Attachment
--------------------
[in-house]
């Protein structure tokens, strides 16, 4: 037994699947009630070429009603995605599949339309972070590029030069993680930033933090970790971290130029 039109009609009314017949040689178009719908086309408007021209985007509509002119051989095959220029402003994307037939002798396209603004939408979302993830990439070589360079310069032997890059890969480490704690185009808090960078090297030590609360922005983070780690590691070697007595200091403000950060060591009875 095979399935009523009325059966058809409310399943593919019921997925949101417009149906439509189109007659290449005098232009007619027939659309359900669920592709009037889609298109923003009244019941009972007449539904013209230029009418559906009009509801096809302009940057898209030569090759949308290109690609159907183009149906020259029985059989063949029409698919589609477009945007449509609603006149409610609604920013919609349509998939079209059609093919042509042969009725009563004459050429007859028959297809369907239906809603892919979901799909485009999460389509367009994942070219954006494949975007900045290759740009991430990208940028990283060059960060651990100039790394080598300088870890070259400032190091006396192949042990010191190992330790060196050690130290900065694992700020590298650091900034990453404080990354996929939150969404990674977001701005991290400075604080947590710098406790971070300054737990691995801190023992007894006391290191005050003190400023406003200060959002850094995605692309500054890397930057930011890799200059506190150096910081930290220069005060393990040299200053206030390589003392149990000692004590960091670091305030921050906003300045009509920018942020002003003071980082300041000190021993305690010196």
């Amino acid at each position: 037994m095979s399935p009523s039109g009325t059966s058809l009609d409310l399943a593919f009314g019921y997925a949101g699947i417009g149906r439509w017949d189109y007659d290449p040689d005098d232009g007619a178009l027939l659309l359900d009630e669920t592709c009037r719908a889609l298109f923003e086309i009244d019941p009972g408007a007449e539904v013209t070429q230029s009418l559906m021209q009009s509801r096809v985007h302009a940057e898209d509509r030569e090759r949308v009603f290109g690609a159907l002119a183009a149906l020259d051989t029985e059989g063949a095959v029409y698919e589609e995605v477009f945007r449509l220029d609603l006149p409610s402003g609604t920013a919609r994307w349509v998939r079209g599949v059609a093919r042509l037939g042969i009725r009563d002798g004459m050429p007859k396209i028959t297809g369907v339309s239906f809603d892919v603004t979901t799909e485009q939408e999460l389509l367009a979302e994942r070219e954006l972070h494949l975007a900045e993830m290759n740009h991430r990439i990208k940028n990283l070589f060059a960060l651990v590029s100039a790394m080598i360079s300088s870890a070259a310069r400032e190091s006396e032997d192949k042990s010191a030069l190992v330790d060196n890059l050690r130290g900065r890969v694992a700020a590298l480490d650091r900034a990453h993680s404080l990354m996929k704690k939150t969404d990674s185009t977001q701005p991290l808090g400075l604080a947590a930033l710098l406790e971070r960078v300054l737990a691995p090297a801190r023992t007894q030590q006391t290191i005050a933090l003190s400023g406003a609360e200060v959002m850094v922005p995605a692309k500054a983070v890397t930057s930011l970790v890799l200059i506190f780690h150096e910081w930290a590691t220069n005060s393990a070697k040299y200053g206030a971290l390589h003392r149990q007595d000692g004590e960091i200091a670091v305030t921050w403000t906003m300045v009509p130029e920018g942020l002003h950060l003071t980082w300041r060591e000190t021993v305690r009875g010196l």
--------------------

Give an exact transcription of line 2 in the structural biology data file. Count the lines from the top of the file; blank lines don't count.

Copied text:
């Protein structure tokens, strides 16, 4: 037994699947009630070429009603995605599949339309972070590029030069993680930033933090970790971290130029 039109009609009314017949040689178009719908086309408007021209985007509509002119051989095959220029402003994307037939002798396209603004939408979302993830990439070589360079310069032997890059890969480490704690185009808090960078090297030590609360922005983070780690590691070697007595200091403000950060060591009875 095979399935009523009325059966058809409310399943593919019921997925949101417009149906439509189109007659290449005098232009007619027939659309359900669920592709009037889609298109923003009244019941009972007449539904013209230029009418559906009009509801096809302009940057898209030569090759949308290109690609159907183009149906020259029985059989063949029409698919589609477009945007449509609603006149409610609604920013919609349509998939079209059609093919042509042969009725009563004459050429007859028959297809369907239906809603892919979901799909485009999460389509367009994942070219954006494949975007900045290759740009991430990208940028990283060059960060651990100039790394080598300088870890070259400032190091006396192949042990010191190992330790060196050690130290900065694992700020590298650091900034990453404080990354996929939150969404990674977001701005991290400075604080947590710098406790971070300054737990691995801190023992007894006391290191005050003190400023406003200060959002850094995605692309500054890397930057930011890799200059506190150096910081930290220069005060393990040299200053206030390589003392149990000692004590960091670091305030921050906003300045009509920018942020002003003071980082300041000190021993305690010196």